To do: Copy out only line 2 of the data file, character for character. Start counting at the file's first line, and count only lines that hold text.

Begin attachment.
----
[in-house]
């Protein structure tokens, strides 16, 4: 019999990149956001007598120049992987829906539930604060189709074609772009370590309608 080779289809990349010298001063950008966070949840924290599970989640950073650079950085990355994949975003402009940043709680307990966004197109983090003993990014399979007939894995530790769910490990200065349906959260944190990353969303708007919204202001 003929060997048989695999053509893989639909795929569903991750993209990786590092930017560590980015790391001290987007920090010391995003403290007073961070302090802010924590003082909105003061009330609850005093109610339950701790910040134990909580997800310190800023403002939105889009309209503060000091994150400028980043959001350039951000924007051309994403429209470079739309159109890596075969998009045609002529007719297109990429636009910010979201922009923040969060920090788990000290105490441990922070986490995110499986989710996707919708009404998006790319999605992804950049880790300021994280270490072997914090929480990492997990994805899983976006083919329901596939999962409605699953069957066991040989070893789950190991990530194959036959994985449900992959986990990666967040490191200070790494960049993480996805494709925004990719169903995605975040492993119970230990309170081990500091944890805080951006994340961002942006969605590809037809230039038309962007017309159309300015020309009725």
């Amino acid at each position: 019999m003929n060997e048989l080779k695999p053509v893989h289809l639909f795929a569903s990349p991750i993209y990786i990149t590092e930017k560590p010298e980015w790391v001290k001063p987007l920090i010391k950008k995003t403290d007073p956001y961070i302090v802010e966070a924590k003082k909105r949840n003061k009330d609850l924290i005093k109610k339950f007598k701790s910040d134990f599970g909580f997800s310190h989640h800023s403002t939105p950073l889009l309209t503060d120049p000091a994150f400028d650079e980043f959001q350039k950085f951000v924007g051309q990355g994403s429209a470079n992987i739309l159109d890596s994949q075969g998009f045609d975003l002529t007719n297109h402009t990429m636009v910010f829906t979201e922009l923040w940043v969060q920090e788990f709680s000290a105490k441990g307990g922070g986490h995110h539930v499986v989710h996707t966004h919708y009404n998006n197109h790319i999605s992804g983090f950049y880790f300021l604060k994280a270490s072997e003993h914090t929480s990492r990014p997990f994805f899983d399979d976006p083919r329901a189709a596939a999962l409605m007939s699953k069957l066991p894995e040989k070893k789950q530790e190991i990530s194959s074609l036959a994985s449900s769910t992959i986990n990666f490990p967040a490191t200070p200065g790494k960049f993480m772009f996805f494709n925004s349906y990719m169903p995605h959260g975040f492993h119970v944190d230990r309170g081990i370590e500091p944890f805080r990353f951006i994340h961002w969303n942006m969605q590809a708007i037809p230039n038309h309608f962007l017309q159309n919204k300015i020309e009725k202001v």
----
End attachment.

């Protein structure tokens, strides 16, 4: 019999990149956001007598120049992987829906539930604060189709074609772009370590309608 080779289809990349010298001063950008966070949840924290599970989640950073650079950085990355994949975003402009940043709680307990966004197109983090003993990014399979007939894995530790769910490990200065349906959260944190990353969303708007919204202001 003929060997048989695999053509893989639909795929569903991750993209990786590092930017560590980015790391001290987007920090010391995003403290007073961070302090802010924590003082909105003061009330609850005093109610339950701790910040134990909580997800310190800023403002939105889009309209503060000091994150400028980043959001350039951000924007051309994403429209470079739309159109890596075969998009045609002529007719297109990429636009910010979201922009923040969060920090788990000290105490441990922070986490995110499986989710996707919708009404998006790319999605992804950049880790300021994280270490072997914090929480990492997990994805899983976006083919329901596939999962409605699953069957066991040989070893789950190991990530194959036959994985449900992959986990990666967040490191200070790494960049993480996805494709925004990719169903995605975040492993119970230990309170081990500091944890805080951006994340961002942006969605590809037809230039038309962007017309159309300015020309009725």